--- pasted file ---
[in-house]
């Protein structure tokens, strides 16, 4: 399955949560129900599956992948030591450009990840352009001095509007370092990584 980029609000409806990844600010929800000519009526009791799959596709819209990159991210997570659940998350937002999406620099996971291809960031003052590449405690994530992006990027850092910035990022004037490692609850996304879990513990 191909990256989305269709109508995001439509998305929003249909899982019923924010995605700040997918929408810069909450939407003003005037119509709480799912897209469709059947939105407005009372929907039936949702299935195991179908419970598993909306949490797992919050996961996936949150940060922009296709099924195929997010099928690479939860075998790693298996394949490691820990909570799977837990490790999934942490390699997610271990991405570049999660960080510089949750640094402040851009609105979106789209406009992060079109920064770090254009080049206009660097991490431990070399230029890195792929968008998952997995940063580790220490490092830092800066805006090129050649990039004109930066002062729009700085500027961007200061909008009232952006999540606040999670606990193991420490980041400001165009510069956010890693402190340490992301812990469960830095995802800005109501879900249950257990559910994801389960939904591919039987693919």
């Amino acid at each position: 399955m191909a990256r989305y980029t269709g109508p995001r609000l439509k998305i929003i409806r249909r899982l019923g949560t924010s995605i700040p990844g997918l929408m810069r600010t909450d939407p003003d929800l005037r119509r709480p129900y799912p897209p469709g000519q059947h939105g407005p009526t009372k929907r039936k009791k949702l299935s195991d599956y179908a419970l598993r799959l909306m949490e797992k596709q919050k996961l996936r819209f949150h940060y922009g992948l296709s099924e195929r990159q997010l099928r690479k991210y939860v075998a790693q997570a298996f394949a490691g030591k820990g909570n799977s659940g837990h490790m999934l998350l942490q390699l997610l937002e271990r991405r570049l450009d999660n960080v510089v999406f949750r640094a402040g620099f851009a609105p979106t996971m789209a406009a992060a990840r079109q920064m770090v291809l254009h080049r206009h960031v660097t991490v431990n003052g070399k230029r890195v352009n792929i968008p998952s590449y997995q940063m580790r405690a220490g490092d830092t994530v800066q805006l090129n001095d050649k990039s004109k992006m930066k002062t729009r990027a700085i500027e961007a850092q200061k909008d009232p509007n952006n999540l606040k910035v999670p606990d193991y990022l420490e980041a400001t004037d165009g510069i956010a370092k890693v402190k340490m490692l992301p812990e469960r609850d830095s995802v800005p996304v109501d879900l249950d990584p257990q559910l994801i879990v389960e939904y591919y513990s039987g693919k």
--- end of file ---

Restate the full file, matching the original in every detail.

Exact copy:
[in-house]
């Protein structure tokens, strides 16, 4: 399955949560129900599956992948030591450009990840352009001095509007370092990584 980029609000409806990844600010929800000519009526009791799959596709819209990159991210997570659940998350937002999406620099996971291809960031003052590449405690994530992006990027850092910035990022004037490692609850996304879990513990 191909990256989305269709109508995001439509998305929003249909899982019923924010995605700040997918929408810069909450939407003003005037119509709480799912897209469709059947939105407005009372929907039936949702299935195991179908419970598993909306949490797992919050996961996936949150940060922009296709099924195929997010099928690479939860075998790693298996394949490691820990909570799977837990490790999934942490390699997610271990991405570049999660960080510089949750640094402040851009609105979106789209406009992060079109920064770090254009080049206009660097991490431990070399230029890195792929968008998952997995940063580790220490490092830092800066805006090129050649990039004109930066002062729009700085500027961007200061909008009232952006999540606040999670606990193991420490980041400001165009510069956010890693402190340490992301812990469960830095995802800005109501879900249950257990559910994801389960939904591919039987693919």
């Amino acid at each position: 399955m191909a990256r989305y980029t269709g109508p995001r609000l439509k998305i929003i409806r249909r899982l019923g949560t924010s995605i700040p990844g997918l929408m810069r600010t909450d939407p003003d929800l005037r119509r709480p129900y799912p897209p469709g000519q059947h939105g407005p009526t009372k929907r039936k009791k949702l299935s195991d599956y179908a419970l598993r799959l909306m949490e797992k596709q919050k996961l996936r819209f949150h940060y922009g992948l296709s099924e195929r990159q997010l099928r690479k991210y939860v075998a790693q997570a298996f394949a490691g030591k820990g909570n799977s659940g837990h490790m999934l998350l942490q390699l997610l937002e271990r991405r570049l450009d999660n960080v510089v999406f949750r640094a402040g620099f851009a609105p979106t996971m789209a406009a992060a990840r079109q920064m770090v291809l254009h080049r206009h960031v660097t991490v431990n003052g070399k230029r890195v352009n792929i968008p998952s590449y997995q940063m580790r405690a220490g490092d830092t994530v800066q805006l090129n001095d050649k990039s004109k992006m930066k002062t729009r990027a700085i500027e961007a850092q200061k909008d009232p509007n952006n999540l606040k910035v999670p606990d193991y990022l420490e980041a400001t004037d165009g510069i956010a370092k890693v402190k340490m490692l992301p812990e469960r609850d830095s995802v800005p996304v109501d879900l249950d990584p257990q559910l994801i879990v389960e939904y591919y513990s039987g693919k």